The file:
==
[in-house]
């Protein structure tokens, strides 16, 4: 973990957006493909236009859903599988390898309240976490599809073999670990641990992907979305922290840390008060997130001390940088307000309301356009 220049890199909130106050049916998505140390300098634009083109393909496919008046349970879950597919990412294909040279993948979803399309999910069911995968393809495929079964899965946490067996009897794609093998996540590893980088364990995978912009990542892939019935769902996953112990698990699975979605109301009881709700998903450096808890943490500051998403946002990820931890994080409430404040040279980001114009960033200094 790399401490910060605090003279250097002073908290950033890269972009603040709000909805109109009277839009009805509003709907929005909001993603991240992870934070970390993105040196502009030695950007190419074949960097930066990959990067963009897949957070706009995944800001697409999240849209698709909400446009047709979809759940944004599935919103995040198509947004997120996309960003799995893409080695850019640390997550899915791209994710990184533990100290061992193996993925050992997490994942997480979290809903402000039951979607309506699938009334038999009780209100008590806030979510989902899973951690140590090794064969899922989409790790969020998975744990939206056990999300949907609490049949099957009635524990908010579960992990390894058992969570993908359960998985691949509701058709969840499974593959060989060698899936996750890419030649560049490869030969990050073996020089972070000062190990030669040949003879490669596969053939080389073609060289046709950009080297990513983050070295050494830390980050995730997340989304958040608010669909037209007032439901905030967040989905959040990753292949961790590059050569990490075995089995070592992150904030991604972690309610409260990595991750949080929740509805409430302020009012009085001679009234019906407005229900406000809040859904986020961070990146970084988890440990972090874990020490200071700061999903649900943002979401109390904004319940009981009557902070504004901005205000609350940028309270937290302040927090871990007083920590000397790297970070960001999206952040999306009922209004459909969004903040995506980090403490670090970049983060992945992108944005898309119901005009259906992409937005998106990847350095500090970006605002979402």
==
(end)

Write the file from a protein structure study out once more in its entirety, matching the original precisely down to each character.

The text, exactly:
[in-house]
């Protein structure tokens, strides 16, 4: 973990957006493909236009859903599988390898309240976490599809073999670990641990992907979305922290840390008060997130001390940088307000309301356009 220049890199909130106050049916998505140390300098634009083109393909496919008046349970879950597919990412294909040279993948979803399309999910069911995968393809495929079964899965946490067996009897794609093998996540590893980088364990995978912009990542892939019935769902996953112990698990699975979605109301009881709700998903450096808890943490500051998403946002990820931890994080409430404040040279980001114009960033200094 790399401490910060605090003279250097002073908290950033890269972009603040709000909805109109009277839009009805509003709907929005909001993603991240992870934070970390993105040196502009030695950007190419074949960097930066990959990067963009897949957070706009995944800001697409999240849209698709909400446009047709979809759940944004599935919103995040198509947004997120996309960003799995893409080695850019640390997550899915791209994710990184533990100290061992193996993925050992997490994942997480979290809903402000039951979607309506699938009334038999009780209100008590806030979510989902899973951690140590090794064969899922989409790790969020998975744990939206056990999300949907609490049949099957009635524990908010579960992990390894058992969570993908359960998985691949509701058709969840499974593959060989060698899936996750890419030649560049490869030969990050073996020089972070000062190990030669040949003879490669596969053939080389073609060289046709950009080297990513983050070295050494830390980050995730997340989304958040608010669909037209007032439901905030967040989905959040990753292949961790590059050569990490075995089995070592992150904030991604972690309610409260990595991750949080929740509805409430302020009012009085001679009234019906407005229900406000809040859904986020961070990146970084988890440990972090874990020490200071700061999903649900943002979401109390904004319940009981009557902070504004901005205000609350940028309270937290302040927090871990007083920590000397790297970070960001999206952040999306009922209004459909969004903040995506980090403490670090970049983060992945992108944005898309119901005009259906992409937005998106990847350095500090970006605002979402």